Q1, FY2021: Dubai real estate’s successful first quarter is a sign of things to come

The UAE confirmed its first COVID-19 case on 29 January, 2020. At the time, the nation was riding the Expo wave, engrossed in preparations for the upcoming mega event. The regional real estate sector, in particular, was the centerpiece of the event, due to its close ties with hospitality and the service sector. But, in just a span of two months, everything came to a standstill, with the rescheduling of Expo, restrictions to mobility, and a public health crisis at hand.

Fast forward to a year later, and the public discourse has shifted to post-pandemic aspects. And the UAE finds itself in a leading position, in terms of economic outlook, vaccination rate and overall socio-political climate. The nation has successfully managed to navigate the crisis, while simultaneously setting itself up for post-pandemic growth. This success was substantiated recently by the IMF’s economic forecast for 2021, which confirms that the UAE is poised for massive growth. And experts are witnessing the upturn in real estate too, based on official sales and mortgage numbers recorded in the first couple of months this year.

Back to pre-pandemic sales

According to official and reliable sources, sales have increased by 31% in Q1, FY21, compared to the corresponding period last year (Q1, FY20). Also, buyer registrations have increased by a whopping 34%, consisting mainly of Chinese, Indian and European investors. Such gains are unlike any other leading market – some of which are still reeling under the pandemic pressure. While affordability is the primary driver behind increasing sales, many experts believe that the changing perception of Dubai, from a work-and-leave city to a career-and-home city, is driving the new wave of upturn. This has fueled the homebuying aspirations of first-time buyers, and encouraged other existing homeowners to upgrade, and get their hands on properties that were previously “out of budget”.

New dynamics in rental segment

Tenant registrations in the last couple of months have increased by 17%, driven mostly by companies. Partly due to the upcoming, rescheduled Expo, and mainly due to the arrival of many MNCs in the UAE, following the full-ownership law, the rental market is generating demand, particularly from European nationals. Since these new tenancy contracts involve the companies themselves, rather than individual tenants, owners are able to achieve premium rents and enter into long-term contracts. In time, as these new expats acquaint themselves with the city and the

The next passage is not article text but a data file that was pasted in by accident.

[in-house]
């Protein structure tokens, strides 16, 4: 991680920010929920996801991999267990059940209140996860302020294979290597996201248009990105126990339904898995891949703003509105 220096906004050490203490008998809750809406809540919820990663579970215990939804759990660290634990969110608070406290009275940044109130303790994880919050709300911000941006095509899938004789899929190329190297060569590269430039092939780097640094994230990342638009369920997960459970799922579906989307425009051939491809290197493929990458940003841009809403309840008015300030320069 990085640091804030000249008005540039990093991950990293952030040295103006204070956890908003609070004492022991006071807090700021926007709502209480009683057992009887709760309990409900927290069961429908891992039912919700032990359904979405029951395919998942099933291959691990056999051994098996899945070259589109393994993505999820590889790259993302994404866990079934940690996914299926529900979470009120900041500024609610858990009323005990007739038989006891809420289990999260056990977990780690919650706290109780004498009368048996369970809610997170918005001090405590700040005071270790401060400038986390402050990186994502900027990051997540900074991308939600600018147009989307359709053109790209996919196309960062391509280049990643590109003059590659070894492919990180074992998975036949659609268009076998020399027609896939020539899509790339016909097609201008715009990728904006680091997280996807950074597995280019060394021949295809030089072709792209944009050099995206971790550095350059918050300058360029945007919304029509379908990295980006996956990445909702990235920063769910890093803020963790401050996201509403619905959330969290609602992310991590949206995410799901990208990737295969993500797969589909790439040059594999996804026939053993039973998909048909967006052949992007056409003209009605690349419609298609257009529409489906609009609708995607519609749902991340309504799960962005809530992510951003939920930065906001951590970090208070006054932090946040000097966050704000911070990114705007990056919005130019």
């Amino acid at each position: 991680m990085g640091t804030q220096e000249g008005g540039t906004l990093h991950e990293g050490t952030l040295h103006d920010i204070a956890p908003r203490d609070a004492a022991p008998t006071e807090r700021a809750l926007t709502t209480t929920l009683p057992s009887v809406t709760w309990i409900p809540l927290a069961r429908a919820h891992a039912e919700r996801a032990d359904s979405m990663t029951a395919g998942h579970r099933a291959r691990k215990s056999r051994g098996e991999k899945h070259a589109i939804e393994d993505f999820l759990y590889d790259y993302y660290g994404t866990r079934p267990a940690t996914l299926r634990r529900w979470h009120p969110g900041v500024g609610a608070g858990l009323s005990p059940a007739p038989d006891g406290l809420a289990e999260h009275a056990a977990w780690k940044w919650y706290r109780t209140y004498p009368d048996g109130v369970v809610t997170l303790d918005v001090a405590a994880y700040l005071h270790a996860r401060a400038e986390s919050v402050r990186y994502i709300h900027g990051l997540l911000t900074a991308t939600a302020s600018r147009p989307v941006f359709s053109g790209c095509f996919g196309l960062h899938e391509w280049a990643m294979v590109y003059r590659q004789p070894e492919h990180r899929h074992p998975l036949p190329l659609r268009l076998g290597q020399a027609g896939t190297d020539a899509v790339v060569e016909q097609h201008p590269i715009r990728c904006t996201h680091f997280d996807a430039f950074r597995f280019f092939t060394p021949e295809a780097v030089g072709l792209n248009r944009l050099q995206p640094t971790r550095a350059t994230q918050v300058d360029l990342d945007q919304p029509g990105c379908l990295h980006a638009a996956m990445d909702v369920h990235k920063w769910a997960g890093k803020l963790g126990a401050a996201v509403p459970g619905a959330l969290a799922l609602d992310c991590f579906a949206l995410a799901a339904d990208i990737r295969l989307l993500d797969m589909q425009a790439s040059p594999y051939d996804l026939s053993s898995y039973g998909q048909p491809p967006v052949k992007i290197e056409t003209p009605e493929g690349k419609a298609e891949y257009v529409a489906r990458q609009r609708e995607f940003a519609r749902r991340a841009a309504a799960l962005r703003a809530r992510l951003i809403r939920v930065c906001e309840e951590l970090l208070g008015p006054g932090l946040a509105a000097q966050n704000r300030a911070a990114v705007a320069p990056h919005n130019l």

promises it holds, they could be encouraged for longer stays and home ownership. In fact, the increasing population in Dubai lends credence to this possibility.

More integration with financial institutions

The same period saw mortgage transactions increase by 34%. This, obviously, boils down to decade-low borrowing rates, owing to Central Bank’s cuts by 50 basis points. Experts believe that this proved to be the final incentive that forced the buyers on the fence to take the plunge, and close the sale. First-time buyers also saw their chances brighten with 5% LTV increase. The mortgage-friendly ecosystem is likely to entice more borrowers, which could bring more liquidity into banks, and benefit the overall health of the economy. To that end, the conception and implementation of the AED126-billion stimulus package can be deemed an all-round success.

All the aforementioned aspects are collectively tilting the market in favour of sellers, according to a Colliers survey. Many surveyed homeowners are holding out for a “better deal”, especially in light of recent upturn. This trend is rather pronounced in Dubai’s popular areas, where demand is ever present. Such intricate supply-demand dynamics lend an even playing field for market forces, while the sector as a whole stands to benefit. Unlike previous upturns and short-lived market fluctuations, this scenario is characterized by concomitant factors like a strong economic outlook, favourable open-market policies, and most importantly, the successful handling of a global pandemic. It is therefore safe to expect massive growth in the real estate sector, in the foreseeable future.

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